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Plug-n-play, the USB way!

 After 20 years, the USB  connector is  up for a major upgrade. Here's what you need,  to  tide over the transition
By Anand Parthasarathy
Bangalore, June 12 2016: Older reader  will remember the   big,  fat,  desktop PCs of the 1990s -- with their  bulky dabbas and  a fat CRT monitor , taking away  most of the space on your desk. Perhaps,  the most vivid memory is of that cat's cradle of wires on the back of the machine --  a rear wall  pockmarked like ageing cheese,  with multiple  holes for a serial port, a printer port, a keyboard port and a PS/2 port for the mouse, plus those tiny coloured  holes in which to stick the  loudspeaker and mike connector.
Checked   any PCs lately?  Chances are you'll find  4 to 6 identical  USB ports which work with almost every  accessory device.  Plug-n-play is the new way with PC accessories.  The Universal Serial Bus or USB   is actually  just over 20 years old --  but it is only in recent years  that it has emerged as the  undisputed king of the connector jungle, in the process, having gone through a  few  upward bumps in the speed at which it can transfer data.  The current USB 3.1 standard, is the zippiest, to date,    transferring   data at a typical  150 - 200 MBPS which is about 10 times faster than what we could achieve with USB 2.
While USB reading  speeds have been jacked up, the physical connector has remained largely  unchanged, until recently.  The familiar USB Type A connector  has one big hassle: it goes in only one way -- and   it seems,  we always insert it  the wrong way,  the first time! 
The new Type C USB connector  overcomes this pain point: it is reversible, ie,  you can  insert it into a USB socket, any  way you like. You will increasingly  find,   that  newer devices like  notebooks, tablets, printers, music players or  speakers come with  the new Type C port.   In fact its smaller sized has allowed phone makers  to replace the  micro version of the USB Type A connector  even  on phones,  with the Type C.  And this immediately poses a problem.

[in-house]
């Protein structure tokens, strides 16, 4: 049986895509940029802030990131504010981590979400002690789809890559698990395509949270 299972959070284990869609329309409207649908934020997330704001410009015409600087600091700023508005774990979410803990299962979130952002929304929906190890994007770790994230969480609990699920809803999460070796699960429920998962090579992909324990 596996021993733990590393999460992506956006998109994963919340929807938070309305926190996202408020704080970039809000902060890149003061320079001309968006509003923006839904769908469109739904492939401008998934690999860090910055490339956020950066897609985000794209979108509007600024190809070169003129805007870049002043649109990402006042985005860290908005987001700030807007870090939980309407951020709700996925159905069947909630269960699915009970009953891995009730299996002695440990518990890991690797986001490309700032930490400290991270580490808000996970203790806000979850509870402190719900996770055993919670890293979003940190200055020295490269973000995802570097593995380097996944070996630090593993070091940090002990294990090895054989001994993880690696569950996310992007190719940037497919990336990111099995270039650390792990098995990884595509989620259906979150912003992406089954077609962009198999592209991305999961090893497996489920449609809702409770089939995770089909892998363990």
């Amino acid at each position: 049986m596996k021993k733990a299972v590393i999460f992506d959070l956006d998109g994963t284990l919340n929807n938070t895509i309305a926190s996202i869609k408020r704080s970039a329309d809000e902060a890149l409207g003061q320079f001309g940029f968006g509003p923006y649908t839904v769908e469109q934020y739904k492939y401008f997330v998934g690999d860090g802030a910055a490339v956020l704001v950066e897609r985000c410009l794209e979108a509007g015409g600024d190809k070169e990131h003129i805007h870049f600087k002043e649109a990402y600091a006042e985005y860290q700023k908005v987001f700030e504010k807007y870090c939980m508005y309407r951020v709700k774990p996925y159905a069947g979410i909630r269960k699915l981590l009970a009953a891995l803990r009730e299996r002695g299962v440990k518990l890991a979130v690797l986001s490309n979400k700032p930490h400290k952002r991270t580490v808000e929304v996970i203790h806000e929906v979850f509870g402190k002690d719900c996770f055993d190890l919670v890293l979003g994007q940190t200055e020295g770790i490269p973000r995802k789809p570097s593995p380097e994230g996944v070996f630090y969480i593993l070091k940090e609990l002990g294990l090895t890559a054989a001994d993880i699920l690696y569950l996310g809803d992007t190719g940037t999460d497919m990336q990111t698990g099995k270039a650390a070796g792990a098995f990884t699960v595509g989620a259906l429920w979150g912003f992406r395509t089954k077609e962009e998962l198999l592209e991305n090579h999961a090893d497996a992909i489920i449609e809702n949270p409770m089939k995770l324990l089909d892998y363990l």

Almost all the things we connect into our smart phones --  battery chargers, memory sticks,  external speakers --  currently sport a micro USB A connection.  For some time to come, we  need to carry an extra adaptor cable that  lets you use  your Type C phone or device with a Type A accessory.
This has one downside:  You may overcome the physical problem, but you will lose out on the higher speed and  considerable versatility of your Type C device.   Just think:  The single  Type C port in your new phone or tablet  is   a sort of agni astra:  Industry is all set to ditch the  3.5 mm audio jack and  let the USB port on your phone  do double duty:  charging devices  and providing an audio path.  The Chinese   company   LeEco,   recently  launched a couple of phones -- Le 2  and  LeMax 2 -- where they have done away with the audio jack completely: the  Type C audio jack  does the job and if required also charges the phone.  The phones  are coming to India   starting June 28 -- and we will bring you our detailed review in this space very soon. We can however provide a   sneak  preview of an unexpected bonus that comes when  a Type C USB is used to make an audio connection:  Since any USB connection carries  5 volts DC, headphone makers have  been able to  throw away  the  heavy batteries they  used to put in to drive the  noise cancelling  circuits  -- and simply use the current that is available to all takers on the USB connection. 
The Type  C also handles  more power up to 20 volts and  5 amperes ( or 100 watts). This means   it can be used   to charge  almost all devices -- even a laptop  typically  needs only  60 watts.
Such are some of the benefits of the industry's lurch to a new USB standard.   
To tide over the transition, makers of USB flash drives  have just launched  some  dual drive models-- with a Type C connector at one end and a Type A at the other:

  • I have been trying out Kingston's new  DataTraveler microDuo 3C  USB drive  and  using it to   add some external storage to either a Type C or a Type A USB device, at will.  The  drive comes  in   3 sizes -- 16, 32  and 64 GB and costs Rs 800, Rs 1200 and Rs 2000 respectively  and is covered by a 3-year warranty. Grab one -- to smooth over your USB crossover pains.​​
  • ​Other makers   have come out with similar dual drive products:   Sony has  launched  its own USB Type-C & Type-A Dual Connection Flash Drive in the same three sizes -- USM 16CA1,  USM 32CA1 and USM 64CA1  costing Rs 1999, Rs 4099 and Rs 7999 respectively.   
  • ​SanDisk's Dual USB Drive Type C is currently available with 32 GB  for Rs 3099.
  • For iPhone and iPad owners SanDisk has also  brought  its mobile storage device iXpand Flash Drive, to India. It comes with  a USB 3.0 connector and is available in 16GB, 32 GB, 64 GB and 128 GB capacities, at Rs.3990, Rs.4990, Rs.6990 and Rs.9990, respectively. The drive is compatible with iPhone  5 and 6 series,   and most  iPad  versions,  running iOS 8.2 or later. 

A simple  USB Type C-to-Type A convertor  with no onboard storage can be bought online for a couple of hundred rupees. 
Armed with such a  cable, plus  a double ended  Flash drive  like the ones  described, you can  have a relatively hassle free  time,  as you  say:  'Goodbye Type A,  hello Type C',   in the  Brave New World of the USB connector.




    


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